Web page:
It’s tough to compare Griffin to Kaepernick because the circumstances are different. The latter is 17-6 as a starter and 3-1 on the road in the postseason, having played in a Super Bowl. Kaepernick has a much better defense around him -- the Niners were a good team before he started a game. But he was hurt last year by not having good receivers. Griffin took a team that had finished in last place three straight years to an NFC East title. There were other factors, but he was a primary one, injecting a massive dose of hope.

Their stats are comparable. Griffin tops him in several areas, but Kaepernick has a better passer rating. In 29 starts, Kaepernick has completed 59.8 percent of his passes for 5,046 yards, 31 touchdowns and 11 interceptions for a 93.8 rating. In 28 starts, Griffin has completed 62.7 percent of his passes for 6,403 yards, 36 touchdowns and 17 interceptions for a 91.5 rating.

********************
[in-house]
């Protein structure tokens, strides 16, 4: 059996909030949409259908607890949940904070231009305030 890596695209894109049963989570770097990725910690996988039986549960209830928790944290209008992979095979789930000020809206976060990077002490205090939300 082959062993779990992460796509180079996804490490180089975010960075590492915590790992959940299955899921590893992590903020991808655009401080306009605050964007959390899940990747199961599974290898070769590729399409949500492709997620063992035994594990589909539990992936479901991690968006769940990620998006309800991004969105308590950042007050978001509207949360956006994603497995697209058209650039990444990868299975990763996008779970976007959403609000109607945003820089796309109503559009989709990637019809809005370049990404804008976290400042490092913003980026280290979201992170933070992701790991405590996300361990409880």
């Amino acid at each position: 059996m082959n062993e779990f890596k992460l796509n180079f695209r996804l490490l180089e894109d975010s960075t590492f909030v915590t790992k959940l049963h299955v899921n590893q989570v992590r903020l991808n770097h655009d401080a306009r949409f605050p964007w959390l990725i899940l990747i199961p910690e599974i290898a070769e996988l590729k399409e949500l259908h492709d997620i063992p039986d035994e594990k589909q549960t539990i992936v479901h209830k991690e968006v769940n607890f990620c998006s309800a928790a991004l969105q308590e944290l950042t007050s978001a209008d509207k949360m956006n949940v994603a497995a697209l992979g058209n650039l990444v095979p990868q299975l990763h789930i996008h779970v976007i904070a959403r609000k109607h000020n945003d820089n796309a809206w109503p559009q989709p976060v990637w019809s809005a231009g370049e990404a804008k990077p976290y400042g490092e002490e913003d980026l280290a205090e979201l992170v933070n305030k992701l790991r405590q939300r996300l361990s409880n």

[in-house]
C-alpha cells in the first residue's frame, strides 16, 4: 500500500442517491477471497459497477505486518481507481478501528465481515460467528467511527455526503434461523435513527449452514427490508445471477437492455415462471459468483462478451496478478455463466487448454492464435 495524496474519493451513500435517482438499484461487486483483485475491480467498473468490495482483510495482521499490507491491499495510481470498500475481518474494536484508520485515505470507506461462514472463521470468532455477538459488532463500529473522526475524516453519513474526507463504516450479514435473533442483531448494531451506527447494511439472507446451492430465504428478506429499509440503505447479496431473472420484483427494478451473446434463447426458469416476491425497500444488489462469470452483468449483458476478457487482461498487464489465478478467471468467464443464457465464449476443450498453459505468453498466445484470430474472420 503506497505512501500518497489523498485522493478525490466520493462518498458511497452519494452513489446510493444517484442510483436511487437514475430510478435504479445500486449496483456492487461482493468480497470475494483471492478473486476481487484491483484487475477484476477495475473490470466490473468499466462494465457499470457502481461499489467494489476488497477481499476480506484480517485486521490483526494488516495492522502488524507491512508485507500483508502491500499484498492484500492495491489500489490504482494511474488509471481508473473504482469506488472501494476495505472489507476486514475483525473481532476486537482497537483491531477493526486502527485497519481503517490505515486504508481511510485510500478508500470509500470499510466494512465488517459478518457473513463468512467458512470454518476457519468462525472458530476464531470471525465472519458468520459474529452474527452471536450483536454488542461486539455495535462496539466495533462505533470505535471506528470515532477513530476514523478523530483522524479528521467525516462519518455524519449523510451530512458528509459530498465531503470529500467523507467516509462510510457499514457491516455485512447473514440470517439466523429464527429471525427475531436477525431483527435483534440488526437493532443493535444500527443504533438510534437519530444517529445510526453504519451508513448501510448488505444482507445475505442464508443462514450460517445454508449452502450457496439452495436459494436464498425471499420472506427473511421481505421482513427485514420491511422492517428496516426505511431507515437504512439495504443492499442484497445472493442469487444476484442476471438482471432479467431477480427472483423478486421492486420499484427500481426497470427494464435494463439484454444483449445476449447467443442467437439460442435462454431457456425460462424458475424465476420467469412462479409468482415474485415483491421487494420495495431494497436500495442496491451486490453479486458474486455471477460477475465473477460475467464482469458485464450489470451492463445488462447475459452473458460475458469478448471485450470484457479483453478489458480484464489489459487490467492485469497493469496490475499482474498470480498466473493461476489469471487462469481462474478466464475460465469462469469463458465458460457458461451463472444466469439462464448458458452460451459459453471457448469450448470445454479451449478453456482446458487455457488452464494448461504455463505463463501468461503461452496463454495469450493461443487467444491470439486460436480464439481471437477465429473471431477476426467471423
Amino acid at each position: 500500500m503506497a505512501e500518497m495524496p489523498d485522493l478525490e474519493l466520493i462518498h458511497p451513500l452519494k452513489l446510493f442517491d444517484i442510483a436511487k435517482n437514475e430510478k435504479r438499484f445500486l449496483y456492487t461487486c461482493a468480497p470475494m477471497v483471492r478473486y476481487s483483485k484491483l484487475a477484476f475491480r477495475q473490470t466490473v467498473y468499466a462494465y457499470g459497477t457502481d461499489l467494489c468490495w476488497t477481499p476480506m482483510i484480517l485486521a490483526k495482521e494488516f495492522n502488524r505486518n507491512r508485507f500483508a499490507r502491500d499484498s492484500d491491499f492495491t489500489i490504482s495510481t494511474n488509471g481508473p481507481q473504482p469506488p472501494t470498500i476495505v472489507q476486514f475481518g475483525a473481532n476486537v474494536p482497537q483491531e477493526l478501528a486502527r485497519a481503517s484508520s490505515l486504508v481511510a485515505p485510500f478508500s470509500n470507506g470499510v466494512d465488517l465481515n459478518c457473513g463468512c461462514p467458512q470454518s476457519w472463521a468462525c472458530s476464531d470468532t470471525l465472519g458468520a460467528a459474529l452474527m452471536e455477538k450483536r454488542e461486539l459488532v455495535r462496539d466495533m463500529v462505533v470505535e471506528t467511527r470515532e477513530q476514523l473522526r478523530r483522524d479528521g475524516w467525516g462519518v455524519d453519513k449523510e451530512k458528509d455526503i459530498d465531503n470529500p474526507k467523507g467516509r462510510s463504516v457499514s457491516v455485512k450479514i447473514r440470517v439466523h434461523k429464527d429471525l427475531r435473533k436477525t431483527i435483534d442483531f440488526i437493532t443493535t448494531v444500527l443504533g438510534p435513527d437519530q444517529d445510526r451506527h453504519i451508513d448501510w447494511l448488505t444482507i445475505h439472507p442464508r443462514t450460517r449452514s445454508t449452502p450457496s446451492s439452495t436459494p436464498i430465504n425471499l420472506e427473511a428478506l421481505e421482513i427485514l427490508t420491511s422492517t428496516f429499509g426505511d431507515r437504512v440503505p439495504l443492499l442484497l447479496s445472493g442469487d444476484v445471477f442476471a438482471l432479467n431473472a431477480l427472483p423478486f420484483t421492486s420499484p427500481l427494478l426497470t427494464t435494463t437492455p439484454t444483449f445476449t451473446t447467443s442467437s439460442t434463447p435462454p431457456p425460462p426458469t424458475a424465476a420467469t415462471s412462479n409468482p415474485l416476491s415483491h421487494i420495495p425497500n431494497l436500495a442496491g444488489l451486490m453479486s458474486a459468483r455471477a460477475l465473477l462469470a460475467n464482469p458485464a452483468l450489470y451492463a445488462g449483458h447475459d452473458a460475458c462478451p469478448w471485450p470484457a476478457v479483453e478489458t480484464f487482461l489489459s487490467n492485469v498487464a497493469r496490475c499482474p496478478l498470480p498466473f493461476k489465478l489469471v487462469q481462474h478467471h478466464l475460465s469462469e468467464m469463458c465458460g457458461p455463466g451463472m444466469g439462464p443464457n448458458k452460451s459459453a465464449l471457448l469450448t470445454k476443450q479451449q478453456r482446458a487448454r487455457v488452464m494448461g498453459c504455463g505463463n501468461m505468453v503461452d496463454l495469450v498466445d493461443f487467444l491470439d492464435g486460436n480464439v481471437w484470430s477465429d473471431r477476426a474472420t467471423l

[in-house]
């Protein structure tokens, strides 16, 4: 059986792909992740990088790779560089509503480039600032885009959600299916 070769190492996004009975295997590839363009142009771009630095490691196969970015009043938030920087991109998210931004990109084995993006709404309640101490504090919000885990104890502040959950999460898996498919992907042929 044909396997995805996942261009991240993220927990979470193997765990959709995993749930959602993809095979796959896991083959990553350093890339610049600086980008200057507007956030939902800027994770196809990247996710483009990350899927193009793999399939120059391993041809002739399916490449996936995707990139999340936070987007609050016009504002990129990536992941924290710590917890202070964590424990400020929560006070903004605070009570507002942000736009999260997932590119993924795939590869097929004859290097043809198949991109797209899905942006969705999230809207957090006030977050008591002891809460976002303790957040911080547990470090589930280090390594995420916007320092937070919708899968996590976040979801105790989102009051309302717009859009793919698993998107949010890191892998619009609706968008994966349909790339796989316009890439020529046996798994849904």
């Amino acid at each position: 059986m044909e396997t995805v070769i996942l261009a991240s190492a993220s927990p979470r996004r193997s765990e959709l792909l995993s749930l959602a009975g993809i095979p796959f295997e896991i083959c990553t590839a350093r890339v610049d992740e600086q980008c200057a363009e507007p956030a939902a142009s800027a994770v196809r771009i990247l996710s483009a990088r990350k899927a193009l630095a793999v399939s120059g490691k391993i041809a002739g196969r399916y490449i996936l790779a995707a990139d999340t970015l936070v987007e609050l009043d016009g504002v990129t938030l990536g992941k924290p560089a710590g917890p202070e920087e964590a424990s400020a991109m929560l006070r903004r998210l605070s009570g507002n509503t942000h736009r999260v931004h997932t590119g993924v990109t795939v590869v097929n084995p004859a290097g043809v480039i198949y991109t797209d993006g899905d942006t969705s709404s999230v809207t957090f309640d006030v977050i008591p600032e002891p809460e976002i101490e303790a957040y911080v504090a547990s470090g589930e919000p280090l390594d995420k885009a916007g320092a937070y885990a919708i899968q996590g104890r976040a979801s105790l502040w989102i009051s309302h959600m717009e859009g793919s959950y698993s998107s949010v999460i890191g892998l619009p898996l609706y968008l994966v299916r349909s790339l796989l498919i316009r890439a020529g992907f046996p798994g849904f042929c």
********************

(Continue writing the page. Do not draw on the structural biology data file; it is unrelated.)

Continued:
At 6-foot-4 and 230 pounds, Kaepernick is built for a long career. The concern some had about Griffin coming out of college is that, at 6-foot-2 and 220 pounds, he might not be durable. It's still up for debate. Both players are not finished products. Some of the knocks on Griffin -- the need to better anticipate throws, failing to throw to a player who appeared open -- are things I saw from Kaepernick and Wilson at times during the past season and postseason. It just didn’t hurt them as much because their teams could still win without them having great games. (Kaepernick, by the way, has three touchdowns, seven interceptions and a 1-3 record vs. Seattle).

Kaepernick did excel against the blitz this past season, something Griffin did not do after doing just that as a rookie.

But Kaepernick earned his money. The next wave of quarterbacks will soon be in position to get theirs. Whether Griffin gets that sort of cash is up to him, of course. Play well and the franchise that gave up a lot to get him will pay a lot to keep him around.

The Redskins have time to make a decision. But Griffin needs to lay a strong case for himself this fall.